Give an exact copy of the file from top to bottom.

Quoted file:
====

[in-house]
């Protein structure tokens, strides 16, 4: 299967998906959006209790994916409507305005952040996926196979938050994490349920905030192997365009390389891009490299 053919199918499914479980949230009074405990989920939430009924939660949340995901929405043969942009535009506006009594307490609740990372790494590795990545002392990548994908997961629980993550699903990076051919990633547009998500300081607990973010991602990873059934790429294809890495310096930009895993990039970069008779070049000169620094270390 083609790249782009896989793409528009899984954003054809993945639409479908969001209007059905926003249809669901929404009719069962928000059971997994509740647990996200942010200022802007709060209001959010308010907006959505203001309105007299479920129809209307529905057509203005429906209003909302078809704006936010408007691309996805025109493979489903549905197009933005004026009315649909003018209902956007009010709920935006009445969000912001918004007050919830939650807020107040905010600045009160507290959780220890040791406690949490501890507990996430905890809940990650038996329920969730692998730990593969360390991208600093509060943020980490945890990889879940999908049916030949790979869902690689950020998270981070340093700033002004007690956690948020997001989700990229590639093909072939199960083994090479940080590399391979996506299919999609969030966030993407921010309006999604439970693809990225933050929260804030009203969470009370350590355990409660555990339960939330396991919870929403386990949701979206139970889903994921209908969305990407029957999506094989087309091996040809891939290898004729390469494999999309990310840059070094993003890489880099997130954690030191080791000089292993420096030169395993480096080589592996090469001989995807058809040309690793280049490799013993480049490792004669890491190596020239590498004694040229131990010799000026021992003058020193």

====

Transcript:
[in-house]
């Protein structure tokens, strides 16, 4: 299967998906959006209790994916409507305005952040996926196979938050994490349920905030192997365009390389891009490299 053919199918499914479980949230009074405990989920939430009924939660949340995901929405043969942009535009506006009594307490609740990372790494590795990545002392990548994908997961629980993550699903990076051919990633547009998500300081607990973010991602990873059934790429294809890495310096930009895993990039970069008779070049000169620094270390 083609790249782009896989793409528009899984954003054809993945639409479908969001209007059905926003249809669901929404009719069962928000059971997994509740647990996200942010200022802007709060209001959010308010907006959505203001309105007299479920129809209307529905057509203005429906209003909302078809704006936010408007691309996805025109493979489903549905197009933005004026009315649909003018209902956007009010709920935006009445969000912001918004007050919830939650807020107040905010600045009160507290959780220890040791406690949490501890507990996430905890809940990650038996329920969730692998730990593969360390991208600093509060943020980490945890990889879940999908049916030949790979869902690689950020998270981070340093700033002004007690956690948020997001989700990229590639093909072939199960083994090479940080590399391979996506299919999609969030966030993407921010309006999604439970693809990225933050929260804030009203969470009370350590355990409660555990339960939330396991919870929403386990949701979206139970889903994921209908969305990407029957999506094989087309091996040809891939290898004729390469494999999309990310840059070094993003890489880099997130954690030191080791000089292993420096030169395993480096080589592996090469001989995807058809040309690793280049490799013993480049490792004669890491190596020239590498004694040229131990010799000026021992003058020193």